Suicide Squad bombs out.
The Bridge to Justice
Suicide Squad had a chance to set a corrective course for DC’s burdensome, heavy-handed approach to creating a movie universe along the lines of Marvel.
Christopher Nolan added the right dash of reality to create an extra layer of excitement and texture to The Dark Knight trilogy. Nolan’s approach has become the model for comic book movie success and Marvel’s applied it to achieve spectacular, popular results.
Then came Zack Snyder. He bogged it all down. With Batman v Superman, Snyder went too far down the path of adult-themed graphic novels. Sure, those publications have a niche audience, but it’s one that doesn’t translate into wider big screen appeal. A jaded Batman who’s resorted to killing villains isn’t the stuff of optimistic inspiration that fuels sustained box office success.
Here, Snyder is an executive producer while David Ayer (Fury) joins the fray as writer and director, basing his screenplay on DC comics essentially dating back to 1987.
It starts off with lots of promise, picking up right where Batman v Superman left off. Metropolis is coping with life without Superman and contemplating what’ll happen when the next Superman comes. Will he be friendly? Or will the next one be a terrorist?
Well, Bruce Wayne (Ben Affleck, Hollywoodland) is making sure Gotham (and... okay... Metropolis, putting aside that bitter football rivalry... and the rest of the world (why not branch out of his discomfort zone?)) is prepared to handle what’s next and he’s lurking in the background hunting down meta-human baddies for prison — or an otherwise grisly demise — while gathering meta-human goodies for the Justice League.
In that regard, Suicide Squad serves as a bridge from Batman v Superman to next year’s Justice League release from (unfortunately, it would seem) Zack Snyder.
Scum and Wretched Villainy
Here’s the premise, basically. Desperate times call for desperate measures and an initiative led by Amanda Waller (Viola Davis, The Help) is given the green light. The plan is to use the worst of the worst, incarcerated meta-baddies, to help fight terrorism and other ugly situations. Among their ilk are a crocodile man, a loony Australian with a fetish for pink unicorns, a sharpshooter, a fire starter and a psycho chick. The latter notwithstanding, it’s not exactly DC’s A-list of villains.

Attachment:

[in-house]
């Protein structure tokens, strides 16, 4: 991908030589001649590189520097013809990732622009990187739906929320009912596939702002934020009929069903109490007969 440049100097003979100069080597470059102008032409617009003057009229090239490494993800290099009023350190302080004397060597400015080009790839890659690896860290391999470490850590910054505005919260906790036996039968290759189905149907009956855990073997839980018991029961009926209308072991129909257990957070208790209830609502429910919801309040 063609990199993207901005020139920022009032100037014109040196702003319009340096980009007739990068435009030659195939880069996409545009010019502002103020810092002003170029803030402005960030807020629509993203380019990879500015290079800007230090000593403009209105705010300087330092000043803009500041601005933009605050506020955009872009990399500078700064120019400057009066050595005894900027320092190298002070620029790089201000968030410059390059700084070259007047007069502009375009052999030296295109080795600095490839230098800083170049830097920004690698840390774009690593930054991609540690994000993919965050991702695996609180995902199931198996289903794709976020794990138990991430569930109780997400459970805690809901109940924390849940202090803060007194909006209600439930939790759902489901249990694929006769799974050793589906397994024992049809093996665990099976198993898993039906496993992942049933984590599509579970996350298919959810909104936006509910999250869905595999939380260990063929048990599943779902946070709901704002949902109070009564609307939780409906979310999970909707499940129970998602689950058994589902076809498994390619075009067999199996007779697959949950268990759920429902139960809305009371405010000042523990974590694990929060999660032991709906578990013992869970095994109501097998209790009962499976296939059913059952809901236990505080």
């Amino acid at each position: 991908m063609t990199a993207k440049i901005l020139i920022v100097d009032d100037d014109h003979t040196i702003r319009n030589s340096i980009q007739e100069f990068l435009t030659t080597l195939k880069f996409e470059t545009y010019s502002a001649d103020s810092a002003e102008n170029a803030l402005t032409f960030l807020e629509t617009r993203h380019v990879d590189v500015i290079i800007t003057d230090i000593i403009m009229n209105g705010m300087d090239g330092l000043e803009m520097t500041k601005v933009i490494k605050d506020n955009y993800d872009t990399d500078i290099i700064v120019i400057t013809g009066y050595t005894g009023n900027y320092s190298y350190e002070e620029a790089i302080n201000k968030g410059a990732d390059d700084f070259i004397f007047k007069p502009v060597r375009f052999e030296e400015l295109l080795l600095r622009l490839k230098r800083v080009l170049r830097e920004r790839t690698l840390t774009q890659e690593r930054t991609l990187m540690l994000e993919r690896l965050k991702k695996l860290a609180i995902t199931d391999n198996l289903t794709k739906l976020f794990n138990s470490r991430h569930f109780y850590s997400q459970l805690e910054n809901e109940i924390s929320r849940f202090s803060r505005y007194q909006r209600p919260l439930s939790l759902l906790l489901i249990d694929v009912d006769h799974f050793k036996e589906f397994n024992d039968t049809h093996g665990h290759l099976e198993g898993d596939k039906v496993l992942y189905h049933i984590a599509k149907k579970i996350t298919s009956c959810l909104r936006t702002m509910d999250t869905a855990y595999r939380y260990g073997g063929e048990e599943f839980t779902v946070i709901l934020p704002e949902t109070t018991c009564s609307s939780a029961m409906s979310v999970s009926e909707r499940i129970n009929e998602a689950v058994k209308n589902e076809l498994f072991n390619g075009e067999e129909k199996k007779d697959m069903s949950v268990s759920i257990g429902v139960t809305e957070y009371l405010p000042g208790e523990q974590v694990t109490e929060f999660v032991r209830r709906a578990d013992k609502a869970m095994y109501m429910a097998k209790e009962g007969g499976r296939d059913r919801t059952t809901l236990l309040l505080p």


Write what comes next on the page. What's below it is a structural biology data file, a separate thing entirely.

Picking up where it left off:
Terrorism. It’s loosely bandied about now, to the point where it’s lost gravitas. In the DC cinematic universe, it’s boomeranged from a palpable threat led by Bane in The Dark Knight Rises to something squarely in the realm of the comic books: A mystical villainess named the Enchantress (Cara Delevingne, Paper Towns) has the power to turn regular men into faceless soldiers with nothing more than a kiss.
What’s to keep those supervillains from skipping town in the face of such danger? Well, they’ve had a tiny explosive injected into their system. If they stray or make a bad decision, they’re toast by way of a truly killer app.
Given that as the underlying framework, Suicide Squad plays like some kind of 1980s mashup between Escape from New York and Ghostbusters. But it’s still missing the fun factor DC movies desperately need.
Bad Lives Matter
Black lives, blue lives. All lives. They matter. But what about meta-criminal lives? Ayer could’ve done so much more to capture the angst of the times, but instead terrorism, mental illness and standard villainy are meshed together into a borderless, meaningless straightjacket.
What is needed here is more of the swagger and irreverence of Deadpool. Not that Deadpool was particularly great, but it offered a different tone, to say the least. As it happens, Suicide Squad has a guy named Deadshot instead of Deadpool. Deadshot (Will Smith, Concussion) is the most sympathetic of the villains in this lot; he simply wants to spend time with his young daughter (aww, shucks) in between sniper shootings.
But it’s Margot Robbie (The Legend of Tarzan) who performs a solo heist and steals the show. She slays it as Harley Quinn, a messed up hottie who’s madly in love with the Joker (Jared Leto, Dallas Buyers Club). Plans are afoot for a Harley Quinn solo movie; with so much potential there having Robbie in the role, maybe that’s when DC will finally get the mojo going and add a little swagger back in its cinematic steps.
As for the Joker, he’s borderline inconsequential in this story. He’s not a member of the Suicide Squad, he’s an outlier, a wild card more than a Joker. There’s nothing particularly new in this incarnation to allow Leto to come out from the dark, imposing shadows cast by Jack Nicholson and Heath Ledger.
It’s a shame. There’s a lot of wasted potential, given the cast is well set throughout and there’s enough entertainment value lurking in the mire to tease of a great counter-culture, subversive movie that might’ve been. It could’ve been a real game-changer, one to upset the order of the comic book movie machinery with a different take on the entire genre.